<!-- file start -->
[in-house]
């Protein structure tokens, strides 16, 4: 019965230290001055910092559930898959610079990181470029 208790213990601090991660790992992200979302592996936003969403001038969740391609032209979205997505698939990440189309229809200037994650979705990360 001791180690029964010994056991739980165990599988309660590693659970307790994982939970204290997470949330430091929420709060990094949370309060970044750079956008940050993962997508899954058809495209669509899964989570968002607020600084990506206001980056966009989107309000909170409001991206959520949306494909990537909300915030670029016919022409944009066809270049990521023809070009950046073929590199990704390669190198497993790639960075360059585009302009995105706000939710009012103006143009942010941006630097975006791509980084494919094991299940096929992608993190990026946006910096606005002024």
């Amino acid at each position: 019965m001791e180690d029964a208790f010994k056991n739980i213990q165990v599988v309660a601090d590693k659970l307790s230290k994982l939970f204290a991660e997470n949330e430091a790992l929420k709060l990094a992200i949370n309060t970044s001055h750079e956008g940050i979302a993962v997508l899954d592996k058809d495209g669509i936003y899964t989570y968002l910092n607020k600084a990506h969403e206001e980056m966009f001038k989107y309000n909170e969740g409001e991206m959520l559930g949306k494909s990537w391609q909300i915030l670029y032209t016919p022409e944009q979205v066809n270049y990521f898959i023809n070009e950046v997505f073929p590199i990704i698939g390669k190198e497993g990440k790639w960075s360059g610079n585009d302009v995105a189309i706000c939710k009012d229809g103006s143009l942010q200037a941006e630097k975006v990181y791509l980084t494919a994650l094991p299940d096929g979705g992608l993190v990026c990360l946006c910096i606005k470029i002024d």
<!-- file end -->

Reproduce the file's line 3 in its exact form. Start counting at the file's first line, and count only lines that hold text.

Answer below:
């Amino acid at each position: 019965m001791e180690d029964a208790f010994k056991n739980i213990q165990v599988v309660a601090d590693k659970l307790s230290k994982l939970f204290a991660e997470n949330e430091a790992l929420k709060l990094a992200i949370n309060t970044s001055h750079e956008g940050i979302a993962v997508l899954d592996k058809d495209g669509i936003y899964t989570y968002l910092n607020k600084a990506h969403e206001e980056m966009f001038k989107y309000n909170e969740g409001e991206m959520l559930g949306k494909s990537w391609q909300i915030l670029y032209t016919p022409e944009q979205v066809n270049y990521f898959i023809n070009e950046v997505f073929p590199i990704i698939g390669k190198e497993g990440k790639w960075s360059g610079n585009d302009v995105a189309i706000c939710k009012d229809g103006s143009l942010q200037a941006e630097k975006v990181y791509l980084t494919a994650l094991p299940d096929g979705g992608l993190v990026c990360l946006c910096i606005k470029i002024d």